Above and beyond the horror of the incident itself, the Derry News also asked Christine what her memories of her father and her childhood are.
She said: “I’ve great memories. Up until that point, I have to say I had a really happy childhood. We were a very happy family. My mother and father made sure it was all about us. My father got car and did it up and took us to the beach all the time. I remember having a fantastic childhood.
“Up until the incident, we were allowed to play in William Street, at our front door. But as you got older we were allowed to go to Bull Park. I remember going there straight after he died. That was my haven. It got me away from thinking what was going on in the house.
“I actually used to say when I was in Bull Park, ‘when I go home, I know my daddy is going to be there.’
“I believe that’s how I survived his death on my own terms. I used to think, ‘when I go home he’ll be there and he’s not really dead and this was all a terrible dream.’
“At nine-years-old I didn’t know what death was. We were never faced with it. He was the first to die in our family. I did grasp it, so I kept saying ‘when I go home, he’ll be sitting in the chair.’ I think it was like a skill I developed to help me get over the death.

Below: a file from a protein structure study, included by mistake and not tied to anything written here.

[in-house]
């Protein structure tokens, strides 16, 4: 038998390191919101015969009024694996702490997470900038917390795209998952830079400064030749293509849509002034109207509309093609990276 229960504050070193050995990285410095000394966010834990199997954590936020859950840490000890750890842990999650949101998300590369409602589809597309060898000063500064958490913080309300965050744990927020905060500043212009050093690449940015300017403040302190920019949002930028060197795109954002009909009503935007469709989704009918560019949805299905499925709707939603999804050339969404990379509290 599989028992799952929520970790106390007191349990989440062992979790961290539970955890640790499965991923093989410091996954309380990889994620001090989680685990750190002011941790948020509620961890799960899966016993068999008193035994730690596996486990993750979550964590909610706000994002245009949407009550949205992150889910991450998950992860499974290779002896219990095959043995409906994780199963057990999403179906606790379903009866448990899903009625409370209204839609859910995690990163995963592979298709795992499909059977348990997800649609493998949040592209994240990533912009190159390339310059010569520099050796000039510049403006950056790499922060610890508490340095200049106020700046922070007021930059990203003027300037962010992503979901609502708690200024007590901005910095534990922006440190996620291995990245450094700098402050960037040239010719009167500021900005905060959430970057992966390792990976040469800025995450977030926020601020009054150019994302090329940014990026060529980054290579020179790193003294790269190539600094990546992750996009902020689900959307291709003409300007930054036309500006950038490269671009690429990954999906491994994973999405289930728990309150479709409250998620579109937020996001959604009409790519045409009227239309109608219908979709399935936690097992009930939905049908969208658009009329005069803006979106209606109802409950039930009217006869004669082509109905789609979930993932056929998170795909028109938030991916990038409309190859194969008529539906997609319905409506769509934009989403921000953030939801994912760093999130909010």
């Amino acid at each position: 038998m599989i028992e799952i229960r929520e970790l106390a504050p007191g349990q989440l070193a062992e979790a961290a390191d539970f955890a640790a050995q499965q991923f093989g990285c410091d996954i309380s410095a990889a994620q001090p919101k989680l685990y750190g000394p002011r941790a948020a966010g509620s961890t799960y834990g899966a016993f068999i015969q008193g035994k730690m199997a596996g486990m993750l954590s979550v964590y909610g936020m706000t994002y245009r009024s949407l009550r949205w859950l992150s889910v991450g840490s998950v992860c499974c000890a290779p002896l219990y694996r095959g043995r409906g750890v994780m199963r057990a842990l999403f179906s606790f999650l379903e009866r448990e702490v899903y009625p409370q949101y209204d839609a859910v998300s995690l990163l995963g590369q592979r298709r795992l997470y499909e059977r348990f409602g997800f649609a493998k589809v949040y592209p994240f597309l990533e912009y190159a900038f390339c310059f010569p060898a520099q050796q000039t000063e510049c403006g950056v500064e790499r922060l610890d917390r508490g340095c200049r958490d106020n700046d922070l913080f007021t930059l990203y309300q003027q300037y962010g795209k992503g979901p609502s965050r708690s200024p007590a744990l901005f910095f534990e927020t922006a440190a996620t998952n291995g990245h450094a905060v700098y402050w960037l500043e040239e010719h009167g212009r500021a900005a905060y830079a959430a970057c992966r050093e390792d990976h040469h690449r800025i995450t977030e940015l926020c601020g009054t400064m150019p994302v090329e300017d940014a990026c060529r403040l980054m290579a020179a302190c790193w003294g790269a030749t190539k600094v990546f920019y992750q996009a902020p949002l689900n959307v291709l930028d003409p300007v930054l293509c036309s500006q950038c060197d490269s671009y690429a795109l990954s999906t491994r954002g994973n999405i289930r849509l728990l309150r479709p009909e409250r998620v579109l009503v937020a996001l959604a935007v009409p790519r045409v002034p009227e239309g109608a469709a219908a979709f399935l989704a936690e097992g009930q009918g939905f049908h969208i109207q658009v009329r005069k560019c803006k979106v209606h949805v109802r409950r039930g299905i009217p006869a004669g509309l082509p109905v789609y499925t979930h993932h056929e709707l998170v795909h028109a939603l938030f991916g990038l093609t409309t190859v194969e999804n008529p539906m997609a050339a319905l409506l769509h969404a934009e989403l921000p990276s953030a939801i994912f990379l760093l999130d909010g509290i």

“I just wrapped myself up in the park with my friend Bernadette and that got me through to my teenage years. Then reality set in. He was really dead and then you block it out. But, when we talked to Nuala O’Loan it all came back for me and in the worst possible way because I relived it again. It was awful-a nightmare.”
Speaking about the upcoming anniversary Christine said: “We sat down together as a family. We’ve talked about this for a full year-from the oldest to the youngest and we knew we would have to mark the day.
“We want to do this, not just for ourselves, but for the people of Derry as well who have supported our family. We want to thank them and we thought the Mass was a nice way to do it. We will never forget him. It may be 50 years, and it’s a long, long time but it doesn’t seem that way to us.
“The people in Derry never forgot us. They’ve always been very supportive.”
Christine’s sister Collette was ten-years-old when the incident took place. The Derry News began by asking her if she and family believe that the RUC attack was the cause of his death despite medical opinion that said he had a previous heart condition.
She said: “Absolutely. What people don’t realise is that my daddy went into the hospital on the Saturday night and got out the following Wednesday.
“We were all sent out of the house. My uncle Jim took me to his house in Creggan, but I went to St Eugene’s School so every day, I came to the house to see what was going on and to my daddy and everyone else.
“When I went in he was sitting in the armchair and I waved into him because the room was packed. His face was blackened really badly, and eyes were badly swollen. I was glad to see him and he was glad to see me.
“I thought it was great he was home and then I went back up to my uncle Jim’s thinking I’ll be back home soon. The next day what happened was I ran into the house and there was nobody there apart from my uncle Harry who told me ‘your daddy took sick, he took a wee heart attack, but he’s going to be alright.’